Corpus Hebrew Manuscripts

A Mirror Reflecting the Early History of Jews in England

By Dr Peter Pormann, published in the Pelican Record

Reproduced here by kind permission of Dr Pormann


Corpus is well known as the college to study classics. Did not Bishop Fox, our Founder, set it up with the specific aim to enhance and promote the teaching of Latin and Greek? Far be it from me to dispute Corpus’ reputation in this domain, but such a vision of the College’s history is only part of truth. Both the Founder Fox and the first President John Claymund had an acute interest in Jewish learning and Hebrew, then called ‘the third language’. In the Renaissance and Reformation, scholars propagated a return to the sources which, for many, included the Hebrew Bible. Likewise, Jewish traditional learning seemed to hold the key to understanding the universe, and Pico de la Mirandola, among others, eagerly studied the Talmud and the Kabbala. It is in this climate that Corpus was founded, and it therefore comes as no surprise that Erasmus, himself a competent Hebraist, complimented the Founder for his foresight and extolled ‘the spectacle of this trilingual Library (trilinguis istius bibliothecae spectaculum)’1.

 

This early interest in Hebrew is well reflected in the holdings of the library. Indeed, Corpus has the most important collection of Anglo-Jewish manuscripts in the world. Like the College itself, this collection is small, but of breath-taking quality and interest, providing what is perhaps the best reflection of the early history of Jews in these Isles. At its core are seven Biblical manuscripts (MSS 5–11), given to the College by Claymund. All share one characteristic, which is a literal ‘superscript’ (interlineary) translation. In a collaborative effort, Jewish and Christian scribes produced such texts in the midthirteenth century to provide tools for non-Jews to learn Hebrew, and one technique used in these manuscripts to facilitate the study of Hebrew was the use of the 'superscript'.


The ‘Claymund’ collection—apart from containing the finest examples of Anglo-Jewish manuscripts—is remarkable for at least two reasons. One manuscript, a psalter (CCC 10), contains an epistle by Grosseteste, bishop of Lincoln, in which he sets out the rationale for providing Latin-Hebrew manuscripts with a superscript translation. Because of this letter, these interlineary translations have become known in modern scholarship as ‘Lincoln superscript’. Another manuscript with parts of Rashi’s commentary to the Bible (CCC 6) has an idiosyncratic vocalisation of the Hebrew which allows us to look into the thirteenth-century classroom and hear how Christian students pronounced the Hebrew. Moreover, these manuscripts may have a special connection with Oxford, which appears to be the most likely place of their origin. It has even been suggested by an eminent scholar that Roger Bacon’s entourage provided the intellectual climate for their production. 2 He urged his coreligionists in his Opus Maius to learn not only Latin and Greek, but also Hebrew and Arabic, for he thought that the greatest intellectual treasures still to be discovered were hidden in these languages.3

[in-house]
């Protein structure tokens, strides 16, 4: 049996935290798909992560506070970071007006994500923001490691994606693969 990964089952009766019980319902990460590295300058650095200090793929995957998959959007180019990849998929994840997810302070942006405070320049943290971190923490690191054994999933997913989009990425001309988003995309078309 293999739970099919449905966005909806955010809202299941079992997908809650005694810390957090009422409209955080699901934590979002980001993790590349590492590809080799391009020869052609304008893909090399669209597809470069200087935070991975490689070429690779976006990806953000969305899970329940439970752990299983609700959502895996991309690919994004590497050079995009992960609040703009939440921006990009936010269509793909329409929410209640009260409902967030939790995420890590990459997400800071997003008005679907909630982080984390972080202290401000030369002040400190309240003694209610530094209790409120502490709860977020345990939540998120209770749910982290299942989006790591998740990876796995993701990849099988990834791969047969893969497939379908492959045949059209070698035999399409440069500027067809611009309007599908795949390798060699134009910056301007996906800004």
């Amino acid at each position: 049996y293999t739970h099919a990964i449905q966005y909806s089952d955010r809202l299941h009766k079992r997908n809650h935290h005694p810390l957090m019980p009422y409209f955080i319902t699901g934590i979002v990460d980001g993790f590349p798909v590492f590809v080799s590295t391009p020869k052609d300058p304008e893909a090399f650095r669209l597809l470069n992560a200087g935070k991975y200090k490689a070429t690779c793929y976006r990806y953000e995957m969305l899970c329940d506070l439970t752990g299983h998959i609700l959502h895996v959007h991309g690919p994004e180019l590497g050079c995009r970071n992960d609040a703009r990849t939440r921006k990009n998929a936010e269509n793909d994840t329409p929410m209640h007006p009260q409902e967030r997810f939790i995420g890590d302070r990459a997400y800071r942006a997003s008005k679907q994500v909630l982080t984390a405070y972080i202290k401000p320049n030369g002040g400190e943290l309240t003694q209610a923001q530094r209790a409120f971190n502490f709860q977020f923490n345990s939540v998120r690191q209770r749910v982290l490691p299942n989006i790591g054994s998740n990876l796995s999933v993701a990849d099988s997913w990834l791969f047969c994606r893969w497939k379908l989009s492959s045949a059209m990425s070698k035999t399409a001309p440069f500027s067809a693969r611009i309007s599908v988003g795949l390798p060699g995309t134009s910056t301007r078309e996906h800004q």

In addition to these seven manuscripts, the collection also contains a nearly complete copy of Rashi’s biblical commentaries (CCC 165), and an Ashkenazi prayer book (CCC 133). In the latter, the owner, a Jew from Spain living in England, recorded different debts owed to him by a variety of Christian dignitaries around the year 1200. He did this in Judaeo-Arabic (i.e. Arabic written in Hebrew letters), and this document is the only one of its kind; no other texts are known to have been written in this language during the entire Middle Ages in the British Isles.